Referring to FIG. 1, a force distributing top mount battery retention system 10 according to the invention comprises a mounting bracket 20, a battery tray 30, a retention strap 40 and a top mount retainer 50. The retention system 10 is adapted to securely mount a battery 100 within a vehicle (not shown).
Referring to FIGS. 1-3 and 7-11, the top mount retainer 50 is substantially rectangular in plan view, with two laterally extending ears 52 adapted to center the retainer 50 on the upper surface 102 of the battery 100 between battery terminals 104. The upper surface 54 of retainer 50 is arcuate in cross-section, and includes a centrally located well 60. A plurality of ribs 55 extend longitudinally from upper surface 54 to each end of top mount retainer 50.
The well 60 is an open hollow cylinder defined by a bifurcated peripheral wall 62 which extends upward from retainer upper surface 54. Peripheral wall 62 is bifurcated by a pair of opposed slots 64. The slots 64 are aligned and adapted for receiving the retention strap 40 when the retention system 10 is mounting the battery 100, the retainer 50 being aligned on the upper surface 102 of the battery 100. Peripheral wall 62 further includes a pair of opposed indexing notches 66. Indexing notches 66 define a predetermined height above upper surface 54 of retainer 50.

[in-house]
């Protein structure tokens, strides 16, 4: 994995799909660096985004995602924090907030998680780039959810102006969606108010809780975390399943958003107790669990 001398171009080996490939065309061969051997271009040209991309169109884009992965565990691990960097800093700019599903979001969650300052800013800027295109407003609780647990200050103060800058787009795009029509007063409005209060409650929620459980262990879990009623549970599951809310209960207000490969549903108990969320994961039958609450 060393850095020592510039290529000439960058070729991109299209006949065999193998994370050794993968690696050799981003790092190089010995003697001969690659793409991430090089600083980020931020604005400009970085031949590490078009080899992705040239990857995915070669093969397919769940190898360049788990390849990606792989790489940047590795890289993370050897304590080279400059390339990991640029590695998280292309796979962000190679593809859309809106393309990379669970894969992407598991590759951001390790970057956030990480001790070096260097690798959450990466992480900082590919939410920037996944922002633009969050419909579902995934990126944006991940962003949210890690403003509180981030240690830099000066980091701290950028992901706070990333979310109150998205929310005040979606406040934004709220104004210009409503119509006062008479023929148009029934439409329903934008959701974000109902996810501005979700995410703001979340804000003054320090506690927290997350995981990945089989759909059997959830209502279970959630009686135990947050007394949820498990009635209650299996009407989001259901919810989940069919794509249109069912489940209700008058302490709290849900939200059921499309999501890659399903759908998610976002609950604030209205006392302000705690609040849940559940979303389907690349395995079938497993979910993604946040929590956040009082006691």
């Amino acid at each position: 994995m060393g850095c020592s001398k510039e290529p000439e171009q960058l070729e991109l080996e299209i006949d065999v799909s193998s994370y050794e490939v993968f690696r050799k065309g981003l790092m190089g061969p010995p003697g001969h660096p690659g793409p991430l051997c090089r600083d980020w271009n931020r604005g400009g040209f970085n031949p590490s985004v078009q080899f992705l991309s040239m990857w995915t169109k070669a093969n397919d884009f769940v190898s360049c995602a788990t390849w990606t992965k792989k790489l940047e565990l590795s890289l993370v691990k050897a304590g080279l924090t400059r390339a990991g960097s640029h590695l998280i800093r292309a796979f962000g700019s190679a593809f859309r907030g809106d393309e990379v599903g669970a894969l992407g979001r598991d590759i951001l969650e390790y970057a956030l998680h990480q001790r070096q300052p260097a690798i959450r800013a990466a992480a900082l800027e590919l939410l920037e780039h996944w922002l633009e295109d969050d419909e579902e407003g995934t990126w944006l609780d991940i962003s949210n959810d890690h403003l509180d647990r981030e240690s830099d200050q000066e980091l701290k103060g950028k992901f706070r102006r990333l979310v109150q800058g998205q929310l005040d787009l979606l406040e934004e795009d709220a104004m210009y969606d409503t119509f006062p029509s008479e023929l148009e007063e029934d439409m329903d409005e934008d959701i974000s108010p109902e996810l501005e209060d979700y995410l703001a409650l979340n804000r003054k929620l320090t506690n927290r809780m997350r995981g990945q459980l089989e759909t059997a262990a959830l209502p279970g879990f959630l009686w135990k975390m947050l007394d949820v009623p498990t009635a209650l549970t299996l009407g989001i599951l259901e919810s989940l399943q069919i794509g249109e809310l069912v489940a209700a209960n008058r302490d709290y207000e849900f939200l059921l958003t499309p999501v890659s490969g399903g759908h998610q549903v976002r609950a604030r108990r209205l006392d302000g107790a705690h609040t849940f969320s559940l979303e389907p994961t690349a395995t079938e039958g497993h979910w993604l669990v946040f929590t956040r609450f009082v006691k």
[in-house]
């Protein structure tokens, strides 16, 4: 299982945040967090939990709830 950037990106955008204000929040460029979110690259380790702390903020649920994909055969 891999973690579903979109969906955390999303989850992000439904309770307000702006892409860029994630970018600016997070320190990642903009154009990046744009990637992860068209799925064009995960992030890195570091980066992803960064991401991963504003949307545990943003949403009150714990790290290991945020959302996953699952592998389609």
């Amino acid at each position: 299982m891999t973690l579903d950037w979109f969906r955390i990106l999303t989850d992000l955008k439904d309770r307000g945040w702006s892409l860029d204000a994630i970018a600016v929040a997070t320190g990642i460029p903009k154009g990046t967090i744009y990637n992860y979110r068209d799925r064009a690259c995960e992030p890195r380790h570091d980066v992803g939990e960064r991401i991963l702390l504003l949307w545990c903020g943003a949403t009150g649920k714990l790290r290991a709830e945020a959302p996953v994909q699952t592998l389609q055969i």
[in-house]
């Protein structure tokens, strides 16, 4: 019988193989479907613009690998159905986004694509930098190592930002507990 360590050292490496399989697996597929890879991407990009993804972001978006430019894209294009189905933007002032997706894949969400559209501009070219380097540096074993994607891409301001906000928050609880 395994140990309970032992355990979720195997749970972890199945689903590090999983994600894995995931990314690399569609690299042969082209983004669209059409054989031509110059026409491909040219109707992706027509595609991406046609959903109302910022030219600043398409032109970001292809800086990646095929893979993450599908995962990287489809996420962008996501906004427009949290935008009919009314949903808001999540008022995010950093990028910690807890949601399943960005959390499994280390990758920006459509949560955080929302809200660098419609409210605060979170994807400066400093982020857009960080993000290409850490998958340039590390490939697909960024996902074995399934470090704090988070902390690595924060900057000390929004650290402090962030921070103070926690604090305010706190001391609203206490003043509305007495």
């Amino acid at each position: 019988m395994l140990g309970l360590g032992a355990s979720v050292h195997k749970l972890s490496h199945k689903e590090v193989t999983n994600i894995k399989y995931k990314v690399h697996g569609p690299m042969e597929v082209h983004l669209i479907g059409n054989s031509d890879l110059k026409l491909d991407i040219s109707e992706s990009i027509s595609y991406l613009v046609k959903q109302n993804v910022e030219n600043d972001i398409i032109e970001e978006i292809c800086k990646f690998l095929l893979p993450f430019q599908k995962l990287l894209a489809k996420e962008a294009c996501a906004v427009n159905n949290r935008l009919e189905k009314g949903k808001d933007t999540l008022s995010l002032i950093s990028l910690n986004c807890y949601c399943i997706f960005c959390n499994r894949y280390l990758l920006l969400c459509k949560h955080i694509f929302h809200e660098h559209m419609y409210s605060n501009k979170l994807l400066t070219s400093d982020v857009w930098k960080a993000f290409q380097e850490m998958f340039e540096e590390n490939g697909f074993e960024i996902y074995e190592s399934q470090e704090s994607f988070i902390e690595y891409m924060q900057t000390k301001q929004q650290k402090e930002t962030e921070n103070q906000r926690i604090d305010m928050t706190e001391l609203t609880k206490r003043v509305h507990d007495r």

The lower surface 56 of retainer 50 is substantially flat for contacting upper surface 102 of battery 100, and includes a cavity 70 adapted for receiving battery cell caps 106 extending from battery upper surface 102. A lip 58 extends downwardly from lower surface 56 for aligning the retainer 50 along a sidewall 108 of the battery 100.
Cavity 70 extends across the full width of retainer 50. The cavity 70 has a depth 72 and a length 74. Referring specifically to FIG. 3, an inner side 76 of cavity 70 includes an alignment projection 78. Alignment projection 78 extends into a gap 110 between caps 106 on battery upper surface 102 for further aligning retainer 50 on battery 100 (see FIG. 8). Lip 58 extends over the edge 112 of battery upper surface 102 when projection 78 is properly aligned in gap 110.
Retention strap 40 is shown in FIG. 4 as a U-shaped rod integrally formed to span battery 100 and retainer 50. Retention strap 40 includes first and second legs 42, 44 and a generally horizontal center span 46. First leg 42 is terminated by a hook 43 and second leg 44 is terminated by an eye 45. Hook 43 is adapted to engage a perforated flange 22 of bracket 20 (FIG. 6). Eye 45 is adapted for receiving a fastener 24 for engagement to a threaded aperture 26 on an opposing portion of bracket 20. Center span 46 is adapted to pass above battery upper surface 102 from first leg 42 to second leg 44, being retained in position by slots 64 of well 60.